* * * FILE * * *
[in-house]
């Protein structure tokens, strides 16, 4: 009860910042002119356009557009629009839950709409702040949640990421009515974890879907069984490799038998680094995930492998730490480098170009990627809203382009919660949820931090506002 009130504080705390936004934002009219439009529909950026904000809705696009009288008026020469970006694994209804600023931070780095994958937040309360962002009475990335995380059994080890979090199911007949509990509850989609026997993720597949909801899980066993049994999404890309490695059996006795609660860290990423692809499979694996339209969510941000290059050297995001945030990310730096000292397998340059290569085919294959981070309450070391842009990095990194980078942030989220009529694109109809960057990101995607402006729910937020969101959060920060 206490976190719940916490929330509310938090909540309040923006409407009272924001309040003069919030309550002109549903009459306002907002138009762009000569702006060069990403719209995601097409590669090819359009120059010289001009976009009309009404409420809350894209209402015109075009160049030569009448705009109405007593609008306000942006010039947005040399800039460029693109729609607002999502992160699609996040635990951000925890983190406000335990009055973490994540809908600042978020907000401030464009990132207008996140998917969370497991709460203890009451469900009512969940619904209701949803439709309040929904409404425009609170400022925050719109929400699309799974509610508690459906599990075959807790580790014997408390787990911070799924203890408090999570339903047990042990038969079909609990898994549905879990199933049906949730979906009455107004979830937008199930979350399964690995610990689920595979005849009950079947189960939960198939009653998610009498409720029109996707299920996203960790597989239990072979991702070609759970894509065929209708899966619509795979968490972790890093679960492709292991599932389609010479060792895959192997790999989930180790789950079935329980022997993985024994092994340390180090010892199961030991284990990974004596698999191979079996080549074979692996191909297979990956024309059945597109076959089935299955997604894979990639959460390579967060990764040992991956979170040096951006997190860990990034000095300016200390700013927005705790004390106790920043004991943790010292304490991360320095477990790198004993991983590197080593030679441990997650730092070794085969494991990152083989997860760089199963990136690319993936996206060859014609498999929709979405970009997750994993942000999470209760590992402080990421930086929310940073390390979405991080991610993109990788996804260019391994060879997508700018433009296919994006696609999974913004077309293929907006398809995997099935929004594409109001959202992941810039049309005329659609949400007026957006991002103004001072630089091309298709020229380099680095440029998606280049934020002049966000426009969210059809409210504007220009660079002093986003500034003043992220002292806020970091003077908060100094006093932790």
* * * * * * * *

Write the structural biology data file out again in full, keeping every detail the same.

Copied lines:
[in-house]
């Protein structure tokens, strides 16, 4: 009860910042002119356009557009629009839950709409702040949640990421009515974890879907069984490799038998680094995930492998730490480098170009990627809203382009919660949820931090506002 009130504080705390936004934002009219439009529909950026904000809705696009009288008026020469970006694994209804600023931070780095994958937040309360962002009475990335995380059994080890979090199911007949509990509850989609026997993720597949909801899980066993049994999404890309490695059996006795609660860290990423692809499979694996339209969510941000290059050297995001945030990310730096000292397998340059290569085919294959981070309450070391842009990095990194980078942030989220009529694109109809960057990101995607402006729910937020969101959060920060 206490976190719940916490929330509310938090909540309040923006409407009272924001309040003069919030309550002109549903009459306002907002138009762009000569702006060069990403719209995601097409590669090819359009120059010289001009976009009309009404409420809350894209209402015109075009160049030569009448705009109405007593609008306000942006010039947005040399800039460029693109729609607002999502992160699609996040635990951000925890983190406000335990009055973490994540809908600042978020907000401030464009990132207008996140998917969370497991709460203890009451469900009512969940619904209701949803439709309040929904409404425009609170400022925050719109929400699309799974509610508690459906599990075959807790580790014997408390787990911070799924203890408090999570339903047990042990038969079909609990898994549905879990199933049906949730979906009455107004979830937008199930979350399964690995610990689920595979005849009950079947189960939960198939009653998610009498409720029109996707299920996203960790597989239990072979991702070609759970894509065929209708899966619509795979968490972790890093679960492709292991599932389609010479060792895959192997790999989930180790789950079935329980022997993985024994092994340390180090010892199961030991284990990974004596698999191979079996080549074979692996191909297979990956024309059945597109076959089935299955997604894979990639959460390579967060990764040992991956979170040096951006997190860990990034000095300016200390700013927005705790004390106790920043004991943790010292304490991360320095477990790198004993991983590197080593030679441990997650730092070794085969494991990152083989997860760089199963990136690319993936996206060859014609498999929709979405970009997750994993942000999470209760590992402080990421930086929310940073390390979405991080991610993109990788996804260019391994060879997508700018433009296919994006696609999974913004077309293929907006398809995997099935929004594409109001959202992941810039049309005329659609949400007026957006991002103004001072630089091309298709020229380099680095440029998606280049934020002049966000426009969210059809409210504007220009660079002093986003500034003043992220002292806020970091003077908060100094006093932790």